It is not easy to live life on this planet.
Most normal, ordinary human beings simply want to live — to love their family, feed that family, have time to be with and enjoy that family and their friends.
But there are always the Odd Ones — in our society we call them successful, canny, smart, businesslike, and accomplished — whose satisfaction, and lifestyle, depend upon depleting the resources of others: these people need more money, bigger houses, numerous cars, extra food to such an egregious degree that, in order to secure more, somebody else must have less. Much, much less.
So the ordinary people, in order to make enough to live, work harder while the Odd Ones luxuriate in kingly splendor; we the people struggle under laws and rules and regulations and taxes and fees that purport to benefit all, but in reality enslave the many so that the few, the Odd Ones, can freely do what they wish.
It’s not that the Odd Ones work harder and deserve what they get, which is what the ordinary people are told. Many ordinary people work very hard, and still struggle, simply because 1) they don’t start out with a well-connected, multi-generational inheritance and 2) there are so many factors working against them. One of those factors is a factotum of ordinary people, church Christians who thrive on laws and rules to the point that one wonders what difference Jesus makes in their lives at all.
Cold, Harsh Christianity
Within the United States, the country in which I live, there is an attitude that one wholeheartedly merits one’s circumstances — “The sluggard craves and gets nothing, but the desires of the diligent are fully satisfied,” (Proverbs 13:4) is an adequate representation of this belief, exacerbated by our mega-church philosophy of prosperity for all those who are faithful enough. Indeed, those who follow this philosophy are unwitting agents for the Odd Ones, spreading their gospel that obscene wealth is realistically available only to those who are deserving enough to get it.
And while we give lip service to kindness, charity, mercy, grace, and love, waxing eloquent on the 13th chapter of 1 Corinthians, we too frequently do so with the same attitude that visiting missionaries assure us about prayer being the most meaningful gift we can give them: yes, it’s sort of true, but please put something in the offering basket.
And so, within our Americanized Christianity, we acknowledge that the good things in life — faith, hope, and love — are free, but they’re not enough. Yes, we concede, we need faith, hope, and love, concurrent with the need to work hard, get ahead, think smarter, stay longer, be positive, and make more. But is that attitude — the American Way — conducive to the gentler traits: can one be ruthless and kind, deceptive and truthful, inflexible and merciful, dog-eat-dog yet innocent as a dove?
Yes, we’re told — be pitiless kindly; there’s no contradiction.
And indeed, for many church Christians, there really isn’t, because the God in which they believe, the merciful Father who is not willing that any should perish, is also a draconian disciplinarian, and when any step out of line, including those who call themselves His children, they are swiftly, inexorably, unmercifully punished, since this is no less than what they deserve. These particular Christians will fight to the point of bloodying their noses over the concept of hell, and how people who don’t “acknowledge the name of Jesus,” warrant going there, while, oddly, the Odd Ones who craftily know the right things to say and how to say them, smugly look forward to an eternity that is an extension of their life on earth. If they say they’re Christians, then words and actions don’t have to mesh.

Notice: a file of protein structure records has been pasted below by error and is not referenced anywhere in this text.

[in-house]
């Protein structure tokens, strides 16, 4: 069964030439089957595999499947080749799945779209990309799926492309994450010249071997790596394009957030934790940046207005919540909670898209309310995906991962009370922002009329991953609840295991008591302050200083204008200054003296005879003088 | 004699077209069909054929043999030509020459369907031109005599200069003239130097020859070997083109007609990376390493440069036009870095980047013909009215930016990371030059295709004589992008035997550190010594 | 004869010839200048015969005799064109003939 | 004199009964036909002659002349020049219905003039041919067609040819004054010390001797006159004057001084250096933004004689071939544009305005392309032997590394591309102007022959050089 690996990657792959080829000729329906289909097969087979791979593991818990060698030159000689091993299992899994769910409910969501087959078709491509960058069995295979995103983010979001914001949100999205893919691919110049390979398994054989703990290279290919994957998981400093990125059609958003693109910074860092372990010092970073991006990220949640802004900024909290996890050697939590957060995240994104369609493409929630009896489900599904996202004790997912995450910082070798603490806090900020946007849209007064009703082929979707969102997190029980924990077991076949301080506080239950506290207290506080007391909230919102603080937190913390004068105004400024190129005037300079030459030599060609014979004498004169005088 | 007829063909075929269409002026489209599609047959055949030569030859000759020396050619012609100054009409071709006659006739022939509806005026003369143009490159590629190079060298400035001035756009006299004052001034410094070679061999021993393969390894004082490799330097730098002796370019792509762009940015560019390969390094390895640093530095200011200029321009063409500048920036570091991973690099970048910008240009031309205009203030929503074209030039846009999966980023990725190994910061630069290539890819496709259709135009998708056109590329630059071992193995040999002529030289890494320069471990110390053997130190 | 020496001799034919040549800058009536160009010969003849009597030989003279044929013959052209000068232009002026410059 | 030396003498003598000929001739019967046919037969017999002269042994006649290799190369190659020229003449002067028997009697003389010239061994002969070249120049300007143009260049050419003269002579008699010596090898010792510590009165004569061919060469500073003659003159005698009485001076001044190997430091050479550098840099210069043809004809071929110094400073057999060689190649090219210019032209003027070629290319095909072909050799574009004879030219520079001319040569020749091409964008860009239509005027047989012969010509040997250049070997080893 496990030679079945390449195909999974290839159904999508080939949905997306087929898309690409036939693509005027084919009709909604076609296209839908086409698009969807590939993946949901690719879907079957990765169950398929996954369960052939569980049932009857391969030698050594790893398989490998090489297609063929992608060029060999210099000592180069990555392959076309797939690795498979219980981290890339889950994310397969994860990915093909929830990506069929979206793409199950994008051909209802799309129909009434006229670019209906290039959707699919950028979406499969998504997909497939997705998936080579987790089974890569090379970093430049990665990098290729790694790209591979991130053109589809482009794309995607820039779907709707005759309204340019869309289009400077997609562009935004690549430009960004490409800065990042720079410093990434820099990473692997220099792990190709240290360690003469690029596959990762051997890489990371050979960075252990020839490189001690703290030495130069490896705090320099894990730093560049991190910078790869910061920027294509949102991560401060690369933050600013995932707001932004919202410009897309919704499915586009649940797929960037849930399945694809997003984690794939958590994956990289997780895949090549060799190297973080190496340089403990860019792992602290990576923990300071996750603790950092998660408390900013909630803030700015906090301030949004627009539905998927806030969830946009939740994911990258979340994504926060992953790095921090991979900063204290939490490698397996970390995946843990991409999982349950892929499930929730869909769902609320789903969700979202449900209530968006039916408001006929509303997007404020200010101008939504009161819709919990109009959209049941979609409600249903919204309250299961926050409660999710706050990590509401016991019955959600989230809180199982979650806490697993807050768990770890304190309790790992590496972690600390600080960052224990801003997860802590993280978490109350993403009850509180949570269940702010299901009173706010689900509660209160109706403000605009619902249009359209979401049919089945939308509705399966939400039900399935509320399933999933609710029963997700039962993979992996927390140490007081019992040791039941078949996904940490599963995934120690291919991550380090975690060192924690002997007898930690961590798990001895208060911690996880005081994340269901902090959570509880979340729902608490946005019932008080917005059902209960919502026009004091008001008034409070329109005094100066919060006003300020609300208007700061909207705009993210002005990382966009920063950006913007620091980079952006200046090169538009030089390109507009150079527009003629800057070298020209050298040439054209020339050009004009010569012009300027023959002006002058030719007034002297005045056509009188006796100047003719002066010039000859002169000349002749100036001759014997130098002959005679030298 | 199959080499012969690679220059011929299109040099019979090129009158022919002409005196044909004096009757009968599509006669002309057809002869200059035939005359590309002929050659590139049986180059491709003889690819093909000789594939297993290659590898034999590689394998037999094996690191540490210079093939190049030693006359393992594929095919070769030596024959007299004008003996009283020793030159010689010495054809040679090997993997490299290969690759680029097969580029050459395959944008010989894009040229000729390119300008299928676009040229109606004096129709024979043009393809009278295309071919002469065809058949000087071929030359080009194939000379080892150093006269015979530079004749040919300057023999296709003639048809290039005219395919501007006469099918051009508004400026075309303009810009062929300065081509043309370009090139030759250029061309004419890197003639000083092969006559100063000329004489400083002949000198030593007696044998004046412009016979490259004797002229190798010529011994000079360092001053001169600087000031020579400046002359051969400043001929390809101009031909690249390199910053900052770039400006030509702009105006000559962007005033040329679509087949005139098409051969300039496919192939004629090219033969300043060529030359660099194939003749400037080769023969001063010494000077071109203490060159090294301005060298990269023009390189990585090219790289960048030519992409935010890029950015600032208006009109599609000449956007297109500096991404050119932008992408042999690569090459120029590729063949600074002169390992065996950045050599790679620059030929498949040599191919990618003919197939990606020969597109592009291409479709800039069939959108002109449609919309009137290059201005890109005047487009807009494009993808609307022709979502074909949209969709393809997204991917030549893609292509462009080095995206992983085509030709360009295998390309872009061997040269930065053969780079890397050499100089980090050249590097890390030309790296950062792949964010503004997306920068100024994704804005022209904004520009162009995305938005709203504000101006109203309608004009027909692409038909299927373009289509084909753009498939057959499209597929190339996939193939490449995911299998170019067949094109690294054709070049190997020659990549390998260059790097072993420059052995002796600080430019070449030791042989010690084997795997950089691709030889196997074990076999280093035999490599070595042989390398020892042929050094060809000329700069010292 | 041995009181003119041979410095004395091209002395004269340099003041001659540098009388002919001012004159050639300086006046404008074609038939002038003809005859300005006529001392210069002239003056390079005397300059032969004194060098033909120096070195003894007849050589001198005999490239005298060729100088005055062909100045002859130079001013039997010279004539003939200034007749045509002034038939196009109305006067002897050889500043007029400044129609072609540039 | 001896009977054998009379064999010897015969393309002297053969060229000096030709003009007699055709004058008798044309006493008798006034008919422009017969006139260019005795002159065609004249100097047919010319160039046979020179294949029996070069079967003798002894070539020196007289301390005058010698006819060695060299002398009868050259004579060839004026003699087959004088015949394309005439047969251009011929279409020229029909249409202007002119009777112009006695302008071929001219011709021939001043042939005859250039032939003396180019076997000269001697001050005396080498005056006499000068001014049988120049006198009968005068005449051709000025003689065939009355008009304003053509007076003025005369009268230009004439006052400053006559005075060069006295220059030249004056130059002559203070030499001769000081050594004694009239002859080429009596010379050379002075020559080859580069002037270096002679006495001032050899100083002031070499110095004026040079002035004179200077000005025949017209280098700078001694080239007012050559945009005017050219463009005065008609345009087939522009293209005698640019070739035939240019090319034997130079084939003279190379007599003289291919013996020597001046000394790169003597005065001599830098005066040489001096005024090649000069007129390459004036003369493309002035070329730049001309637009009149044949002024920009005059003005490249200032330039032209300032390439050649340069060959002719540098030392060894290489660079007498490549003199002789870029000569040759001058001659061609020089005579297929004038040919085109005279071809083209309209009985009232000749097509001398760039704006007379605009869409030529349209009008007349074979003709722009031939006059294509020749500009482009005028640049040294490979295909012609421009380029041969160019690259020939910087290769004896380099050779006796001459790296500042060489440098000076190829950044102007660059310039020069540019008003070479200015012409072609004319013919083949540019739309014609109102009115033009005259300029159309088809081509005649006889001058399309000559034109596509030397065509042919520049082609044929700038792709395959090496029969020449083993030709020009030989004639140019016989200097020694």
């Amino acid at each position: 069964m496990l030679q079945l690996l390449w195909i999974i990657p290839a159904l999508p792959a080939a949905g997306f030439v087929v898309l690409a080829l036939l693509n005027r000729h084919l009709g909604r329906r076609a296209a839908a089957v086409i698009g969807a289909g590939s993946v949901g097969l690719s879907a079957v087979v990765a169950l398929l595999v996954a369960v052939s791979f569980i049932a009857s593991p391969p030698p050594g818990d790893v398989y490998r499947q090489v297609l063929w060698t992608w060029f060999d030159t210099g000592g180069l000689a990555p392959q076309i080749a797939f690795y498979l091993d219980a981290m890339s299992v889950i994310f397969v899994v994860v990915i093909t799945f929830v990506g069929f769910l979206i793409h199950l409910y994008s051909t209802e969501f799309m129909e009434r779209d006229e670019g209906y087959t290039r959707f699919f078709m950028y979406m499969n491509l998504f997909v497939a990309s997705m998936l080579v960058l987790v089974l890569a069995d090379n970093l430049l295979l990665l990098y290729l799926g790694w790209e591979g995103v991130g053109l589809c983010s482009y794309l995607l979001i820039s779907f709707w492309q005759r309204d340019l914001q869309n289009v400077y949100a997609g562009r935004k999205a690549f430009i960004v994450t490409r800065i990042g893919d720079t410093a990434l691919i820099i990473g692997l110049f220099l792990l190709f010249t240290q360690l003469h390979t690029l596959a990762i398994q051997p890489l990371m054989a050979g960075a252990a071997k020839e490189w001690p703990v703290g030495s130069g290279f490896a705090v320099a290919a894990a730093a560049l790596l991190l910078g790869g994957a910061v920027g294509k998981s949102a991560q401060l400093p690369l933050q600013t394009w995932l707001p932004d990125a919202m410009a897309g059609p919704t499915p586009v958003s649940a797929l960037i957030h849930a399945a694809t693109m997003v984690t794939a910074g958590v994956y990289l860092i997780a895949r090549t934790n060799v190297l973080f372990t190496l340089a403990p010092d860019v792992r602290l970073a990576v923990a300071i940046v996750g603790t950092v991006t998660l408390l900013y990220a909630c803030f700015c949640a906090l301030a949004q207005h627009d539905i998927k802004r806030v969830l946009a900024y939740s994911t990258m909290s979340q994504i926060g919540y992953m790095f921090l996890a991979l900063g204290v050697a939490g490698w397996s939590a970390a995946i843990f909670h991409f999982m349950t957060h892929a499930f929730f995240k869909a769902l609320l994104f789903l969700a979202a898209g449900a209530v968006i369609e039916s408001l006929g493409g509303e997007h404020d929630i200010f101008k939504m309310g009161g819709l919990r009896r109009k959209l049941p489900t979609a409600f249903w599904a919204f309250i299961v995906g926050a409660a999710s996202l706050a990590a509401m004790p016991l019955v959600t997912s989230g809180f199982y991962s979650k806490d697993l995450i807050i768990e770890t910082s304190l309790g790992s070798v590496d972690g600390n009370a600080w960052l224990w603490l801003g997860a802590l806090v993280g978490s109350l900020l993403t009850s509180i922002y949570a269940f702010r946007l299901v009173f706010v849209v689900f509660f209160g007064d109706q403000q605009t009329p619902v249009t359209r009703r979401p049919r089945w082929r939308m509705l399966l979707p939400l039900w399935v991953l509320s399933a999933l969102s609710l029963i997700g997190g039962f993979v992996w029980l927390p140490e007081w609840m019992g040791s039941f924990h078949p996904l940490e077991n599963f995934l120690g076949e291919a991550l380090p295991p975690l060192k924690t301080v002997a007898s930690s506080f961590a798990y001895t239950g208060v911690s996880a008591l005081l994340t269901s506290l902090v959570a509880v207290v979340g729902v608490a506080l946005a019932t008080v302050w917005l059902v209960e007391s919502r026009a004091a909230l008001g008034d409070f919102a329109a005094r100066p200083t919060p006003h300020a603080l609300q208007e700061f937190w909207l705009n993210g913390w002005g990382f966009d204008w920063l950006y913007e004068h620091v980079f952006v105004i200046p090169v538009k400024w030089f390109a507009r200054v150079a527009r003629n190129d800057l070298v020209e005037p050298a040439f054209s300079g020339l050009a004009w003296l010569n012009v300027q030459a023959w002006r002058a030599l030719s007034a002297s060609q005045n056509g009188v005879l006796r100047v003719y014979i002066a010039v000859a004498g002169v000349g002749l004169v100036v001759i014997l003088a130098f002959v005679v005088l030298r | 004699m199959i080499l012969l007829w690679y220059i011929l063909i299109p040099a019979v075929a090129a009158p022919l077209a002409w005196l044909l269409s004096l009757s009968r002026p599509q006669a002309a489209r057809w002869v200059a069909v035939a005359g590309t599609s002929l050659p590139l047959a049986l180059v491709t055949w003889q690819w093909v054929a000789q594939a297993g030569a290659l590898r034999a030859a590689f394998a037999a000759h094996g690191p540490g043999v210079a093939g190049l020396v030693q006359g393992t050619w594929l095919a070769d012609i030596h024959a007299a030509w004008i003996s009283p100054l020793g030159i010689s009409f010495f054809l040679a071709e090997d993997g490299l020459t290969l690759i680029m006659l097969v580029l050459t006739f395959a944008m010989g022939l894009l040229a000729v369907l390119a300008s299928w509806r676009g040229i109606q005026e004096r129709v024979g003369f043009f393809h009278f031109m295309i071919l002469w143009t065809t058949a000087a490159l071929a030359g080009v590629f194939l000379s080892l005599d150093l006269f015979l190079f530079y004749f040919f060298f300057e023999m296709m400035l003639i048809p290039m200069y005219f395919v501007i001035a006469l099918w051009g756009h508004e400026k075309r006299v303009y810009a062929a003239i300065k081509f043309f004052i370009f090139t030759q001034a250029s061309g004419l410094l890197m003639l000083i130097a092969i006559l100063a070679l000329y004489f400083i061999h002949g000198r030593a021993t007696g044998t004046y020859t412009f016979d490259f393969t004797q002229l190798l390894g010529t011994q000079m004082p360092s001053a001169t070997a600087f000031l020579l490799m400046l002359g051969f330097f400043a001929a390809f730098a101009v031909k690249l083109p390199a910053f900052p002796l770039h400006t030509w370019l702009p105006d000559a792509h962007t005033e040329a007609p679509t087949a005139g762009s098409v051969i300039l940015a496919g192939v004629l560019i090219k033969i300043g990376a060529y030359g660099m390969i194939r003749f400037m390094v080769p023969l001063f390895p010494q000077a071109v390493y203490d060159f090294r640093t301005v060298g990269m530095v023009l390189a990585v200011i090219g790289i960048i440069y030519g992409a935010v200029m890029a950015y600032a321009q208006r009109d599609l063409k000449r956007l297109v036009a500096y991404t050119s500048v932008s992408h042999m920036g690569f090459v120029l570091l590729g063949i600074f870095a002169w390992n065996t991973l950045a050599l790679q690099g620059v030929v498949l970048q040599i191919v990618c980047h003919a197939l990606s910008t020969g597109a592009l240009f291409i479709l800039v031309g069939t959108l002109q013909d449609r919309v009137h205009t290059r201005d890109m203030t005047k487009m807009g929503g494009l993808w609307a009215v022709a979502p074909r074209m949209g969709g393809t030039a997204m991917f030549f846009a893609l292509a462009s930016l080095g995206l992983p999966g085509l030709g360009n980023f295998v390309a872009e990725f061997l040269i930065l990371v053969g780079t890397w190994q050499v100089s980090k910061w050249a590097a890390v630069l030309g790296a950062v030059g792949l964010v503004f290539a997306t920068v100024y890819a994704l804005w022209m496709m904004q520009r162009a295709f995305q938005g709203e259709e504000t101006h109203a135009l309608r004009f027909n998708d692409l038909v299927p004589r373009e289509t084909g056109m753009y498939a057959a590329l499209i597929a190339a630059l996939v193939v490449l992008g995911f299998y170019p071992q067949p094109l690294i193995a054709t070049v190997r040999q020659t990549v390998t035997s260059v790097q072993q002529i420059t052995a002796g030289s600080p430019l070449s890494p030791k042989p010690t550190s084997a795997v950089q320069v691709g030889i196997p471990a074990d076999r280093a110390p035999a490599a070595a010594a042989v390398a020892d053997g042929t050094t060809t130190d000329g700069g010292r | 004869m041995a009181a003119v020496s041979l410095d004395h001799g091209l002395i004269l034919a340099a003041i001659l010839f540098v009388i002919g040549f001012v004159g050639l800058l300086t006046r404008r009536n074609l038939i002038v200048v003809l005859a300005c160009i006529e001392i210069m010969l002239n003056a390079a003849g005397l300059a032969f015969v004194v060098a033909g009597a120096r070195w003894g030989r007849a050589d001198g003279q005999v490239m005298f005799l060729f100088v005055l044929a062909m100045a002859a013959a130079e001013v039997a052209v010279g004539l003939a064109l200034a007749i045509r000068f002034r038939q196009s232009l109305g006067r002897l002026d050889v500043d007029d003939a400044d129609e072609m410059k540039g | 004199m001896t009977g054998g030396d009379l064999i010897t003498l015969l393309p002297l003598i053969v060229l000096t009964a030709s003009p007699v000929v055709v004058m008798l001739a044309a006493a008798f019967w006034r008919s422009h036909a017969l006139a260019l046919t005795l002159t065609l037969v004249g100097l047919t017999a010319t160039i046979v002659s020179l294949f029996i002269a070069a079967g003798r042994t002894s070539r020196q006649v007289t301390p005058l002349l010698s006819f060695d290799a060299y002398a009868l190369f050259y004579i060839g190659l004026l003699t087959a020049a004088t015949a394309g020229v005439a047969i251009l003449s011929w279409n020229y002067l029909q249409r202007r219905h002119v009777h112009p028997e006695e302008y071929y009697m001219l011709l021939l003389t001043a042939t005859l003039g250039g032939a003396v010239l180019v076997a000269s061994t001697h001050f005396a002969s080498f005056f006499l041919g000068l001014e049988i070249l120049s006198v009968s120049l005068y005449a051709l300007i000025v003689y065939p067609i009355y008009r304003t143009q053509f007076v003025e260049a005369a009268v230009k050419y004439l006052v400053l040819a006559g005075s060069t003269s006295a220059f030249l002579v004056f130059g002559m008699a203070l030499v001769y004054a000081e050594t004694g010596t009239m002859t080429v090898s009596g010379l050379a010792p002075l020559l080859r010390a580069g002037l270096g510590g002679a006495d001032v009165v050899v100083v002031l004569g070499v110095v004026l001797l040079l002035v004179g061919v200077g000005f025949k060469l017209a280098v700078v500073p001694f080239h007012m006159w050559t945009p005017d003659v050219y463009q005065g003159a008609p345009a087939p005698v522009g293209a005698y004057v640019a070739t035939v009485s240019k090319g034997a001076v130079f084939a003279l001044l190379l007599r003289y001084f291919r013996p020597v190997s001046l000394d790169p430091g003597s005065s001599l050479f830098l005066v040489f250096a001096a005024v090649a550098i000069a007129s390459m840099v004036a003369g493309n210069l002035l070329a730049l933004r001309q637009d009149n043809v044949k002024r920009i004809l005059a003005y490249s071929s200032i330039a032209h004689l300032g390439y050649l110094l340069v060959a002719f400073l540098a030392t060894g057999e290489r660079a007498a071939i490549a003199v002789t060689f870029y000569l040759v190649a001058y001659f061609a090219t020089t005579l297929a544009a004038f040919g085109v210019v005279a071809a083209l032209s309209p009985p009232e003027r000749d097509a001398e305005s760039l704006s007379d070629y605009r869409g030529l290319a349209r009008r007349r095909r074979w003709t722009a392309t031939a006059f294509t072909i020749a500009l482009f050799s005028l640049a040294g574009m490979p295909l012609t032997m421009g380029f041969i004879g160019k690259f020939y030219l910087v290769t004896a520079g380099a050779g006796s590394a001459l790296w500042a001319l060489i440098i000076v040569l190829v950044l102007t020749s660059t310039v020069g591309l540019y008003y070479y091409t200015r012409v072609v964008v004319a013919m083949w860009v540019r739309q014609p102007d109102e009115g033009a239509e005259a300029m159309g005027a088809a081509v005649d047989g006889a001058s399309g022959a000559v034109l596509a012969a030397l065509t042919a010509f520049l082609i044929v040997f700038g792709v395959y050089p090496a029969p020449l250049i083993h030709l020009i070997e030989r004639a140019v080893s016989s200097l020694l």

It’s only when you’re ordinary, and poor.
Jesus Was Poor
Jesus was born into the home of poor, ordinary people, and thankfully for us, He had an affinity for the ordinary, unimportant, disenfranchised, powerless, and weak.
“I have compassion for these people,” He told His disciples in Matthew 15:32, prior to the feeding of the four thousand. “They have already been with me for three days and have nothing to eat. I do not want to send them away hungry, or they may collapse on the way.”
There is no mention of the people’s foolishness in not providing for themselves, an outrage against a sense of entitlement that someone will take care of them, chastisement over their laziness in not picking up a little work on the side so that they could provide for themselves. There is compassion, something unsurprisingly absent in the disciples’ initial, pragmatic, logical, businesslike reaction:
“Where could we get enough bread in this remote place to feed such a crowd?”
One chapter earlier, prior to Jesus feeding five thousand, their solution was, “Send the crowds away, so they can go to the villages and buy themselves some food.”
It’s a purposeful, matter-of-fact, sensible, and efficient attitude. It is not, however, kind.
Christians enamored of the latest celebrity fare — whether it’s a book or a pastor — rhapsodize over living radically for Jesus, but the type of radical that Jesus did, on the surface, looks ineffective, and boring:
Treat people with grace and mercy, similar to the way that you want to be treated. If you do not want to be fooled, and deceived, then do not fool and deceive others, regardless of whether or not you lose the sale.
It’s not the American Way, I know.
But then again, Jesus does not walk the American Way. Do we?
Thank you for joining me at This Woman Writes, where I try to reach, one by one, people who wonder why Christianity and business look and sound so much the same. Posts complementing this one are